One could put 90% of US playwrights into Buried: Robert Sherwood, Maxwell Anderson, S N Behrman, Philip Barry, Sidney Kingsley, Wm Saroyan, Elmer Rice,
George Kelly and on and on....

Plays vaporize quickly.


message 42: by Nathan "N.R." (new)

Nathan "N.R." Gaddis (nathannrgaddis) | 985 comments Drama's more complicated than I am capable of grasping. I'm gunno go with Sketchbook here: "Plays vaporize quickly." It would also be difficult perhaps for us bookish-types to presume over the judgments of the theatre-types where plays have their BREATHING. [for the moment, and unless further arguments are presenting, we shall respect the domain of the theatre and allow them their proper judgement over the question of revival or no revival of x, y, or z's plays]


message 43: by Jim (new)

Jim Nathan "N.R." wrote: "Drama's more complicated than I am capable of grasping. I'm gunno go with Sketchbook here: "Plays vaporize quickly." It would also be difficult perhaps for us bookish-types to presume over the j..."

Plus plays are meant to be watched, not read...


message 44: by Sketchbook (last edited Apr 27, 2013 10:52AM) (new)

Sketchbook Agreed. A play's success often depends on its "star (s)" or direction by a major talent. And contempo plays are usually rooted in the moment of time they're produced, w the longevity of today's newspaper. Eg, Ingrid Bergman in Maxwell Anderson's (claptrappery), Joan of Lorraine (1946); Leslie Howard in Robt Sherwood's Depression drama, The Petrified Forest (1935). Both were prize-winning dramatists in their day and unproducable today. ~~ Ah, but a movie is forever !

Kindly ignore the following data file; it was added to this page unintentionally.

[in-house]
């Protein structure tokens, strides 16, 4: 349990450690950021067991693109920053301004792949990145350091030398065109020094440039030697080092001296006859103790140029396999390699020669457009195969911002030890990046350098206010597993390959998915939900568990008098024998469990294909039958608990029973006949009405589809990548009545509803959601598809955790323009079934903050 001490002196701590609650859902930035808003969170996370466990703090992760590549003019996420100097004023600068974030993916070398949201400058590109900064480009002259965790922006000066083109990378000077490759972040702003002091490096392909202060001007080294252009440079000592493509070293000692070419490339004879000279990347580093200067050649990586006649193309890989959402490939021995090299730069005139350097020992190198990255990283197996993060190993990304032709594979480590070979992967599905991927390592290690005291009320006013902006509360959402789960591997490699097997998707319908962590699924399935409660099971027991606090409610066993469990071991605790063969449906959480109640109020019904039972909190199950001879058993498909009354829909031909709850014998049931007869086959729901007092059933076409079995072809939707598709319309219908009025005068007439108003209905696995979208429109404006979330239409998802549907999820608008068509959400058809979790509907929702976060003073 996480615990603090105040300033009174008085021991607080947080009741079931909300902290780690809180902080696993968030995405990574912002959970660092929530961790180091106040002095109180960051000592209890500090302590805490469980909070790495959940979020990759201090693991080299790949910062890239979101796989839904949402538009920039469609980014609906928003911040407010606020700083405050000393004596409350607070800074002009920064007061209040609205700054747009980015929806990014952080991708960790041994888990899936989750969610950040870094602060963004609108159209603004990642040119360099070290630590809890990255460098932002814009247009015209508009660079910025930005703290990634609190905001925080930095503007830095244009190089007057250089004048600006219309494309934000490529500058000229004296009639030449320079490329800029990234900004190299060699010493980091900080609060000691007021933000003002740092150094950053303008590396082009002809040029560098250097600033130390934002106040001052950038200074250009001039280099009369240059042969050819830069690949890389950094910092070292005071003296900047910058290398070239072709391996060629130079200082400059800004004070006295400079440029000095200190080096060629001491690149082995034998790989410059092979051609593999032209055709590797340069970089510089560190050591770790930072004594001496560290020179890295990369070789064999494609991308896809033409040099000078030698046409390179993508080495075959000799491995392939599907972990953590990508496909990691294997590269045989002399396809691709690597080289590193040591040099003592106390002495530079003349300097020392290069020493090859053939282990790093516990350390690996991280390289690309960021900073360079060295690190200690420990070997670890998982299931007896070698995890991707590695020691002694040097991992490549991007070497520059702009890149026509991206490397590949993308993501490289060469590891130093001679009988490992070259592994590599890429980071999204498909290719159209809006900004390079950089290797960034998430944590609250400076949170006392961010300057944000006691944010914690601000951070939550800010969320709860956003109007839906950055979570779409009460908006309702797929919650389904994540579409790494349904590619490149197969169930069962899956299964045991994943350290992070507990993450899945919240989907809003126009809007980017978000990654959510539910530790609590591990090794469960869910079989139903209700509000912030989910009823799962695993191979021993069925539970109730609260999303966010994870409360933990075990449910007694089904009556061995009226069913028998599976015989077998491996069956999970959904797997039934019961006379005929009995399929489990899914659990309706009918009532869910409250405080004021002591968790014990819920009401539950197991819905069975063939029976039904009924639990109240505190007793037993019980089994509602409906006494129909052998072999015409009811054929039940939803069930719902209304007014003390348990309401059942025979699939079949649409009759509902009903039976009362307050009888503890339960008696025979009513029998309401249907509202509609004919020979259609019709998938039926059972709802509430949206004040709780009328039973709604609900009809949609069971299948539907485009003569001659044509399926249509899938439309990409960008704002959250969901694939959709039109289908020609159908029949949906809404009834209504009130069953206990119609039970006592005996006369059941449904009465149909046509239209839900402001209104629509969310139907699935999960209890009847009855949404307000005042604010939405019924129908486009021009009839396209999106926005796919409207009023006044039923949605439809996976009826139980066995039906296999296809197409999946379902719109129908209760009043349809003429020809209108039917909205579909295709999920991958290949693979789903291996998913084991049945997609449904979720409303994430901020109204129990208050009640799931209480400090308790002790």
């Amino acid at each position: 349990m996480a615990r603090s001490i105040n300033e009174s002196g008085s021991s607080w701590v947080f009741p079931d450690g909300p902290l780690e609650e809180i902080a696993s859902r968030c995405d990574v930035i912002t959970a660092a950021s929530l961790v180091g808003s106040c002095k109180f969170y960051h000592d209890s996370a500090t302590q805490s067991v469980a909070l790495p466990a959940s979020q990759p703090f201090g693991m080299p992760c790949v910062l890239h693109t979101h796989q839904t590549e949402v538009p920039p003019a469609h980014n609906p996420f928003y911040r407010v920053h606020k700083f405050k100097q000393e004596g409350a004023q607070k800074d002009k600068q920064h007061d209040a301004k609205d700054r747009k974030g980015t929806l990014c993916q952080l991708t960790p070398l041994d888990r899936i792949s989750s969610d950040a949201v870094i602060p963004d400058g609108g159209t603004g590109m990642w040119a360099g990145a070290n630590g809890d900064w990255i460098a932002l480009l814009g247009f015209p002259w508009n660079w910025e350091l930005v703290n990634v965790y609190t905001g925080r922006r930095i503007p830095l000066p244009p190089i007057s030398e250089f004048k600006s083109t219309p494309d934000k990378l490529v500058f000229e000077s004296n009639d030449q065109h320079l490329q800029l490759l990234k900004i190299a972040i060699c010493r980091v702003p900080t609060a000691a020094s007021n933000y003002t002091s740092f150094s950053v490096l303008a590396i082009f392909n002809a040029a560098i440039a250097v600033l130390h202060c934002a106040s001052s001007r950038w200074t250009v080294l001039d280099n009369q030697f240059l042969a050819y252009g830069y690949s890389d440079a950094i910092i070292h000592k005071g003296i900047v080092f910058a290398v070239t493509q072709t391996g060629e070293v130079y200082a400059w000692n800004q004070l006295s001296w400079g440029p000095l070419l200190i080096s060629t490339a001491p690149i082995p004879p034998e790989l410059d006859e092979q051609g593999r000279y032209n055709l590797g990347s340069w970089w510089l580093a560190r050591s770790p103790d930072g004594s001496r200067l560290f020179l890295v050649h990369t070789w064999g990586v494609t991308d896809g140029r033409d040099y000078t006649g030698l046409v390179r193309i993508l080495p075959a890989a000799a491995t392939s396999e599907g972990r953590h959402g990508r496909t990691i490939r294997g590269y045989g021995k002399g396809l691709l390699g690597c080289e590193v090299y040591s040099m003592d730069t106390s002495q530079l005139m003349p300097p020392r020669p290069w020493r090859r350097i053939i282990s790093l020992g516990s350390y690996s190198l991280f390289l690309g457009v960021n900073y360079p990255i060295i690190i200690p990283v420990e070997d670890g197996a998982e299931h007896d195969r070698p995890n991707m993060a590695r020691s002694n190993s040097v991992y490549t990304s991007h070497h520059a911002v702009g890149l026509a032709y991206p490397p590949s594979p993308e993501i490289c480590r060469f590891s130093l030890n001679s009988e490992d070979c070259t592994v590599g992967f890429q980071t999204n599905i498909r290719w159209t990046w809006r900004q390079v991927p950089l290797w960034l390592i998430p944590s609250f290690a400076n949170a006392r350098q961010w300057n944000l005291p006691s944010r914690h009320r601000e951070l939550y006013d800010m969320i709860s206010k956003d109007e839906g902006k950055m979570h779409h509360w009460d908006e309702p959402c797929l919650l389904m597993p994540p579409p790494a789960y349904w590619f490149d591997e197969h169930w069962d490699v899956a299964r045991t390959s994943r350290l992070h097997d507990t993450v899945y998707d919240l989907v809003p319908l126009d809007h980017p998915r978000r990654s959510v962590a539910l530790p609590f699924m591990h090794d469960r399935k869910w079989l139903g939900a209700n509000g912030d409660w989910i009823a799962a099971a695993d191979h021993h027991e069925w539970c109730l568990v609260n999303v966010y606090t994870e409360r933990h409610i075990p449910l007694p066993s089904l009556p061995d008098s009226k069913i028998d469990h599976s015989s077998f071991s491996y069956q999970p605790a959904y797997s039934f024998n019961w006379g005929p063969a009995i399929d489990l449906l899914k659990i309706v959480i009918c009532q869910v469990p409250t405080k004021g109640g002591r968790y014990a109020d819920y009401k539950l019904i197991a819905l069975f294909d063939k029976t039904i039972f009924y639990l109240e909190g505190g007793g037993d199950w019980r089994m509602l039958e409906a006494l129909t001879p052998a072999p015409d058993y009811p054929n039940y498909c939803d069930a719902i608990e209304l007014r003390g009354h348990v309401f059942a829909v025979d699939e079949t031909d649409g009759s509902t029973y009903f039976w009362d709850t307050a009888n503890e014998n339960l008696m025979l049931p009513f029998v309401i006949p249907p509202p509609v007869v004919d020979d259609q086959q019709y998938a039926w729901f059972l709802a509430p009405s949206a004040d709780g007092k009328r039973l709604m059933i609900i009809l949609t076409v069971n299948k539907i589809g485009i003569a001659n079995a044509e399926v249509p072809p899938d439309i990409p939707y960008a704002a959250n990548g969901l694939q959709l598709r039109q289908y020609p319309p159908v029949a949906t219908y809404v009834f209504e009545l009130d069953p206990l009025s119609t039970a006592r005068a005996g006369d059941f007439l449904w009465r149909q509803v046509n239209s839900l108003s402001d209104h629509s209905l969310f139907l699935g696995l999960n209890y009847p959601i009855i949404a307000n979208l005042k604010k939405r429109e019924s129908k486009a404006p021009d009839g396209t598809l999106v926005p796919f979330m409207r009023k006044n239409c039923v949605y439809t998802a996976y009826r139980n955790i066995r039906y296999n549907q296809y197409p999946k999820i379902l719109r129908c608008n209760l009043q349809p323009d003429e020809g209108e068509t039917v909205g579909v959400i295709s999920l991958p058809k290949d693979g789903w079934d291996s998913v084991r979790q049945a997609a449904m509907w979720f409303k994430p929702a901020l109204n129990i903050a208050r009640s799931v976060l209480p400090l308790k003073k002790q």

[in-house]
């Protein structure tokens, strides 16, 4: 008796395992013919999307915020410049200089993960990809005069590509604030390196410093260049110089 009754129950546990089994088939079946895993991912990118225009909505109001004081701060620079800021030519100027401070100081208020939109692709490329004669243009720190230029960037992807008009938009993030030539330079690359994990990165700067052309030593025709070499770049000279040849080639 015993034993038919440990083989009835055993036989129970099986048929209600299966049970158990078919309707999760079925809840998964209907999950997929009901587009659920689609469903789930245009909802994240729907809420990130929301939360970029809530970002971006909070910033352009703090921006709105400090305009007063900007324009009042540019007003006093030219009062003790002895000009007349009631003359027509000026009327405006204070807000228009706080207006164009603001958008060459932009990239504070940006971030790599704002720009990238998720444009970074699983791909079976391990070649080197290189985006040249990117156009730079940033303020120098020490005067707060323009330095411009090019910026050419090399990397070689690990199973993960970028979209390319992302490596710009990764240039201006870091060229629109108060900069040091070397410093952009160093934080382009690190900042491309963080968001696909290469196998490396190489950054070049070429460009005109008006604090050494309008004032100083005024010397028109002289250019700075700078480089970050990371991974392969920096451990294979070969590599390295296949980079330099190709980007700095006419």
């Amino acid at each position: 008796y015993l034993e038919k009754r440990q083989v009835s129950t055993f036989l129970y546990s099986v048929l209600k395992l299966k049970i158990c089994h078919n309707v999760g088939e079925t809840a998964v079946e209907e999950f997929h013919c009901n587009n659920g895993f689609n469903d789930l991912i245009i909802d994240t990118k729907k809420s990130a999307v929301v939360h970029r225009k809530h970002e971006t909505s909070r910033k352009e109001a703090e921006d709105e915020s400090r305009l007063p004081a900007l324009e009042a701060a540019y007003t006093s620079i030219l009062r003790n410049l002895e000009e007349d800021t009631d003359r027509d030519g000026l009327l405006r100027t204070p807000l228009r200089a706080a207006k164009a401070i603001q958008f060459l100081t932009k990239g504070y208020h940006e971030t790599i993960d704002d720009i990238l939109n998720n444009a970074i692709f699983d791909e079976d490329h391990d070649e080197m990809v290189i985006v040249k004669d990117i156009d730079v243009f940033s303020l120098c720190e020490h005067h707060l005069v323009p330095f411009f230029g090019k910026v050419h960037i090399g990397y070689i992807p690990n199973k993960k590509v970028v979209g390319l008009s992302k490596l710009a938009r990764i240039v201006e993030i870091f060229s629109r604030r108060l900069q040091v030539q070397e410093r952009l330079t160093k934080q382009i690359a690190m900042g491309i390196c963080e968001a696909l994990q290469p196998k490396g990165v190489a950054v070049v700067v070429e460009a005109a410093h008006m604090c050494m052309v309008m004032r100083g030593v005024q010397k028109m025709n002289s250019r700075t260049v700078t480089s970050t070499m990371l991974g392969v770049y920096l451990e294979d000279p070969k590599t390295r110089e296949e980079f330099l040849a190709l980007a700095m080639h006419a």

O'Neill injected a maturity into the American theatre, but he's only produced today becos of the O'Neill industry, composed of his Estate, agents, bio writers and producers. He's, frankly, hard to bear.


message 45: by Rand (new)

Rand (iterate) | 99 comments Both were prize-winning dramatists in their day and unproducable today. ~~ Ah, but a movie is forever !

On the contrary, sometimes a play can outlive a film. Two weeks ago I saw Robert Anderson's 1953 play "Tea and Sympathy" at the local community theatre and was suitably impressed with how that drama remains relevant. It's not widely-performed and the (1956) film adaptation was an immediate flop, on account of bowdlerism on the part of MGM.

Tho you probably meant film over movies *not* in terms of adaptation... But still, the beauty of re-staging old plays is that the material may be adAPTed to meet the circumstances of contemporary life. Films are subject to the formats in which they are archived, and tho they may be updated to meet the latest technological standards, they will always be as they were first insofar as the particulars of setting, dialogue and c.


message 46: by Sketchbook (new)

Sketchbook Tea&Symp is story of a poor twit who is bullied for being gay, but - of course - isnt, it being 1953 or somepun. Directed x Kazan on Bwy it had spunk, which was lost in film version, and, pls, get the hook for John Kerr. ~~ Now, what is yer point??


message 47: by Rand (new)

Rand (iterate) | 99 comments My point, moot as it may be, is that while a play may be buried more easily than a film, they are also much easier to unbury.


message 48: by Sketchbook (new)

Sketchbook Unbury..with a local community thea production. Ok, yes. But what is your point?


message 49: by Rand (new)

Rand (iterate) | 99 comments That comparing the longevity of film and theatre is akin to comparing OJ concentrate and an orange seed.

Yes, film is "forever" so long as one has the technology, but the experience won't be any different. Film is, by nature, a form of stasis. Theatre takes more time/work but can be tweaked to suit certain whims.


message 50: by Sketchbook (new)

Sketchbook A whimmmy ? You mean altering text of a play ?? Or the author's intention ?? I am serious here. I havent a clue as to what you are trying to say. Not sure you do either. But carry on. I leave for cocktails in an hour.